foss is boss
2022 men's elite world championship time trial
To lose is to fail, at least in the frustratingly rational sense.
Sport is a competition, a battle of those who succeed against those that eventually won’t. Everything is considered comparable, even if it shouldn’t be. Individual patterns of suffering are relativised and ranked by metrics we often try to forget – weight, height, or the inevitable passing of time.
The time trial represents a sort of fightback against chronological orthodoxy, an effort to unscrew the ever-turning wheels of history into a shuddering, incomprehensible barrel of pain. It seems somewhat corrupted therefore, that the ‘winner’ of such events is typically the one who suffers the most, the rider most able to balance the delicately uncomfortable posturing over mere grams of carbon fibre, with the omnipotent thrashing of mind and body and a vague sense of directionality. At its heart, the time trial is a glorious act of masochism which - at these World Championships – has conspired to undoubtedly change the life of its most successful victim, though it could so obviously have gone to another man.
Facing a technical, punchy course, Wout Van Aert may regret his decision to prioritise the road race this year. Instead, he had the pleasurable misfortune of watching his teammate, who had never won a professional race, beat everyone else in the field. Meanwhile, following the newly aggrandised Remco Evenepoel’s strong showing in the time trial, (yesterday was reportedly the first day since the Vuelta’s conclusion where he felt fresh) Van Aert may now have to once again race against his own teammate as much as his other rivals.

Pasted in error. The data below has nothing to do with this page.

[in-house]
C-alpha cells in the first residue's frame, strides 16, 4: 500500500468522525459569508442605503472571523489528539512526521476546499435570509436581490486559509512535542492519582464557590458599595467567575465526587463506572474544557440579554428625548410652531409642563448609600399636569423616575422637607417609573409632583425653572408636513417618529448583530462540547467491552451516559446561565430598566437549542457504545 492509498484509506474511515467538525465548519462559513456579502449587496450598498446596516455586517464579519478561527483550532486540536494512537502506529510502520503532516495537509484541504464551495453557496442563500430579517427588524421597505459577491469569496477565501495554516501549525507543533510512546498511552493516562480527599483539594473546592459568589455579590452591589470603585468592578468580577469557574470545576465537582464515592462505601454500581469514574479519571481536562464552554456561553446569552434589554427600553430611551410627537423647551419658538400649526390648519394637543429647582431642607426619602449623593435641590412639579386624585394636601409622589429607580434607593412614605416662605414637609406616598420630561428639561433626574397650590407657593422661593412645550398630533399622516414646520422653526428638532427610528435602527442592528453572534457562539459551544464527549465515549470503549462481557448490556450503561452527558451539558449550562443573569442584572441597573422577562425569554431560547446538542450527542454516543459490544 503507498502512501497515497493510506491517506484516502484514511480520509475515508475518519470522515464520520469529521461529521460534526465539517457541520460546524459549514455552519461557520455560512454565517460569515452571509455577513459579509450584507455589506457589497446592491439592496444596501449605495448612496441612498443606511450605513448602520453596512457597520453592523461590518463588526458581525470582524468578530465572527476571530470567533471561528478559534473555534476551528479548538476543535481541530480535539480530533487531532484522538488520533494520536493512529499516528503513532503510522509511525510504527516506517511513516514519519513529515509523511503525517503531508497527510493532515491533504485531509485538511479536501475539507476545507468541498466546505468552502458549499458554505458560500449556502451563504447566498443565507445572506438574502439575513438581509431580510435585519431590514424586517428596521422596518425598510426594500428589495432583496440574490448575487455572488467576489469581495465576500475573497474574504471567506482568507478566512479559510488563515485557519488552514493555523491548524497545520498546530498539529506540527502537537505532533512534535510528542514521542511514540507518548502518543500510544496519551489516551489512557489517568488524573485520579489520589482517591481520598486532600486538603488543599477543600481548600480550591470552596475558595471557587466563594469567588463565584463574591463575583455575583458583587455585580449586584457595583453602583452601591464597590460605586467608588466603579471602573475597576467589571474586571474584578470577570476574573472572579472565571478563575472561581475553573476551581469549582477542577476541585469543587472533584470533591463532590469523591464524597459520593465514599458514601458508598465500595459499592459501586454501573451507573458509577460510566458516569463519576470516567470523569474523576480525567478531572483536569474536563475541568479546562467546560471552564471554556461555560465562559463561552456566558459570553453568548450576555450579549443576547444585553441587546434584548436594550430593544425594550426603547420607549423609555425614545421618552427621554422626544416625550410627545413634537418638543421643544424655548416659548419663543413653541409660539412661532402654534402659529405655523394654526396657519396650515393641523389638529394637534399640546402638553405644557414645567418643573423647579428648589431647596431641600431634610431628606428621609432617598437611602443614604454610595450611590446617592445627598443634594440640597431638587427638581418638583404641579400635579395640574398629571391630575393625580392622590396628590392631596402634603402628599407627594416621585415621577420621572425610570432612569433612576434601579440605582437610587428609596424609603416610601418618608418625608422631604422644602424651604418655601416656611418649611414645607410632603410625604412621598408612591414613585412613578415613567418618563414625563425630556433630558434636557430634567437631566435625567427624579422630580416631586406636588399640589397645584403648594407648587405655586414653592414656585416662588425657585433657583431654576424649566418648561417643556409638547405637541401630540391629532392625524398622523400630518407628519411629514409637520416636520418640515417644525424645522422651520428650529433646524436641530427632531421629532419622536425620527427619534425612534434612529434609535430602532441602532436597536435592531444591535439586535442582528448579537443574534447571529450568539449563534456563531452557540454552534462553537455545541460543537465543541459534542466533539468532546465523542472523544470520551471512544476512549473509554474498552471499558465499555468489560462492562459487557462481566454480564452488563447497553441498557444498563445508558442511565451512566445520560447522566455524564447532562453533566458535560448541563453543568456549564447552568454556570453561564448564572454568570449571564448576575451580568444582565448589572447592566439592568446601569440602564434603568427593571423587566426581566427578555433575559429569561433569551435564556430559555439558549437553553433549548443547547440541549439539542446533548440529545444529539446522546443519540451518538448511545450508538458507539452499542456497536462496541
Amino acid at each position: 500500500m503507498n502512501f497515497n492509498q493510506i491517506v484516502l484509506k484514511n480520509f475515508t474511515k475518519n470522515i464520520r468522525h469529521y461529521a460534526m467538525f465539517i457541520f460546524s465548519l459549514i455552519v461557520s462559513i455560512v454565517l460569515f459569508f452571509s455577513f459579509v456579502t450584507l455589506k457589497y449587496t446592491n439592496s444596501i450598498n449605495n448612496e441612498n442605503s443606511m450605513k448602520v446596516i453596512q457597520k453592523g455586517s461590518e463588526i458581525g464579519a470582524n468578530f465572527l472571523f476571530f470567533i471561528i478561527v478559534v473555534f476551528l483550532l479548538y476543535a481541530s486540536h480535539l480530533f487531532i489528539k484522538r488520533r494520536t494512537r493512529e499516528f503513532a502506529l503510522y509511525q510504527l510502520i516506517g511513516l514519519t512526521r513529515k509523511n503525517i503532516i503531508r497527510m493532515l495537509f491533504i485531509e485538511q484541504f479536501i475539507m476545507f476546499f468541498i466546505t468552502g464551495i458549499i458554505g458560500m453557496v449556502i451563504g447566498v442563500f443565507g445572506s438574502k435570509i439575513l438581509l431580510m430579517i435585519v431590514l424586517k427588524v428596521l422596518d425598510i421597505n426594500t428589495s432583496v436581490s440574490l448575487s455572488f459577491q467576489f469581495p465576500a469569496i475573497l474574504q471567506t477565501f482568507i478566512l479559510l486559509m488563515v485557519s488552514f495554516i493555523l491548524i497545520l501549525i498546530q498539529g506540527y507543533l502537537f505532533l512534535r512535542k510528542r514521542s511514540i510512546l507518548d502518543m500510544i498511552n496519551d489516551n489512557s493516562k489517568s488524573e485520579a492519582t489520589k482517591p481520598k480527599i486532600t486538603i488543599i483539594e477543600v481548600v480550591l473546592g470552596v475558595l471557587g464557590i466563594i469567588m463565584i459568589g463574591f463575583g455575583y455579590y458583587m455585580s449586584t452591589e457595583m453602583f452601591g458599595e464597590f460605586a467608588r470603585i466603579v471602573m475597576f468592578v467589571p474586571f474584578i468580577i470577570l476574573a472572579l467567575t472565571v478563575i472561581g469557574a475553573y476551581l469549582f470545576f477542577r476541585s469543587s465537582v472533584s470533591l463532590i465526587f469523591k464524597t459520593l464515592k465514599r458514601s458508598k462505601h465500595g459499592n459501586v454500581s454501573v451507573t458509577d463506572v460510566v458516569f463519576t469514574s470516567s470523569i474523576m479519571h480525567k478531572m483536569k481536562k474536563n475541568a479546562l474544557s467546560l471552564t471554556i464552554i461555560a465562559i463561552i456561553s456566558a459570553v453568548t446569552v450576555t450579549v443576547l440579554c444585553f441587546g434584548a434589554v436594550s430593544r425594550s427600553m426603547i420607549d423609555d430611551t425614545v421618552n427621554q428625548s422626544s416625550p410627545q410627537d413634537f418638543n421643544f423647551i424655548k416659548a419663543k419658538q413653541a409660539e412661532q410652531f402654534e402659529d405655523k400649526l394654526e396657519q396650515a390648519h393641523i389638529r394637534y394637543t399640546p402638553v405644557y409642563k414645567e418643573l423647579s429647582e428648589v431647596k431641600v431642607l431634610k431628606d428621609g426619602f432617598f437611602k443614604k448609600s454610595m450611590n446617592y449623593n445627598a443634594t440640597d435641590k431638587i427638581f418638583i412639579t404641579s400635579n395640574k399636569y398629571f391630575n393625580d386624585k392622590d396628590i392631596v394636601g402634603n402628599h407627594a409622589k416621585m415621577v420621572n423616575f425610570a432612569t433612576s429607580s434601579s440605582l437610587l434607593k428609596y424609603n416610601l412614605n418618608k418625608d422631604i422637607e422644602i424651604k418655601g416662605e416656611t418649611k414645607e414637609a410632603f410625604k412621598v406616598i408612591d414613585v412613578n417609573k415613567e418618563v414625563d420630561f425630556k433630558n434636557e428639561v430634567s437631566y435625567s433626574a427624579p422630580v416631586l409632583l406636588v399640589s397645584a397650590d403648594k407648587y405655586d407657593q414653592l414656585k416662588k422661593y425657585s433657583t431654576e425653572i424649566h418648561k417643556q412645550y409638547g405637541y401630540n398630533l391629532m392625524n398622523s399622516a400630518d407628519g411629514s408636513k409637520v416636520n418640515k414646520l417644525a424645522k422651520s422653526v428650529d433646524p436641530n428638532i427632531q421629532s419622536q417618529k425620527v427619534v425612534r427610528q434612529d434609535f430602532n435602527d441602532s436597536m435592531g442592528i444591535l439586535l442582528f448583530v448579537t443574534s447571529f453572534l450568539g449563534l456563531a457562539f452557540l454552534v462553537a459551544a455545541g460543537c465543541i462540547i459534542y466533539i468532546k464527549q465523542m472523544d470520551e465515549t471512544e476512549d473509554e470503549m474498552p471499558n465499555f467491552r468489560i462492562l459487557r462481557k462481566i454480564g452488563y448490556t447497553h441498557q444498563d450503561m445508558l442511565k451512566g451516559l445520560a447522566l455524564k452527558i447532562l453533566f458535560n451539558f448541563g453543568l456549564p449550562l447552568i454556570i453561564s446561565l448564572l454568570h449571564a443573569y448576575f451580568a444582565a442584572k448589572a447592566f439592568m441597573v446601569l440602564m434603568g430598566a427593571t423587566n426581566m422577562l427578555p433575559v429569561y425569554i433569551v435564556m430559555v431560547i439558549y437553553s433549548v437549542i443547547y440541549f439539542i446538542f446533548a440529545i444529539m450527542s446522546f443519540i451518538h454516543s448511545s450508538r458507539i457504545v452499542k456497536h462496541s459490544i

Sunday’s road race could be the antithesis of the time trial, an exercise in riders pushing themselves directly against one another, burdened not by thresholds but by violent accelerations and roadside character judgements of rivals’ psyche. It’s an explosive burst of colour, but it’s unpredictable. The outcome doesn’t sit remotely in one’s hands like a time trial could.
In The Rider, Tim Krabbé perfectly described the monochromatic hellscape of riding unrelentingly hard for too long, encapsulating the suffering it brings, the distortions it creates in your mind.
“On a bike your consciousness is small. The harder you work, the smaller it gets. Every thought that arises is immediately and utterly true, every unexpected event is something you’d known all along. […] A magnified anger at someone is enough to fill your thoughts.”
Ethan Hayter’s anger, if it has now subsided, was likely directed at an abstract imagination of a bike engineer. Having ridden through the first intermediate sprint third fastest, a mechanical cost him the 25 to 30 seconds that would have left him fighting for a medal with the new Vuelta champion Evenepoel.
In the immediate aftermath of winning his silver, every excuse Stefan Küng could have thought of was likely immediately and utterly false. That he had undercooked his negative split, or applied excessive braking on one of the countless corners. Perhaps his entire racing calendar for the season had been wrong, or he had instead wasted precisely 2.95 seconds of explosivity on a wretched slice of birthday cake last year. Time’s passing will heal these sore wounds, along with the strength and resolve that differentiates these athletes from the ordinary folk whose role is merely to observe, gawp, and occasionally scribe the actions of these professionals, sometimes with poetic license.
The truth that few imagined possible is that Küng was beaten by someone faster.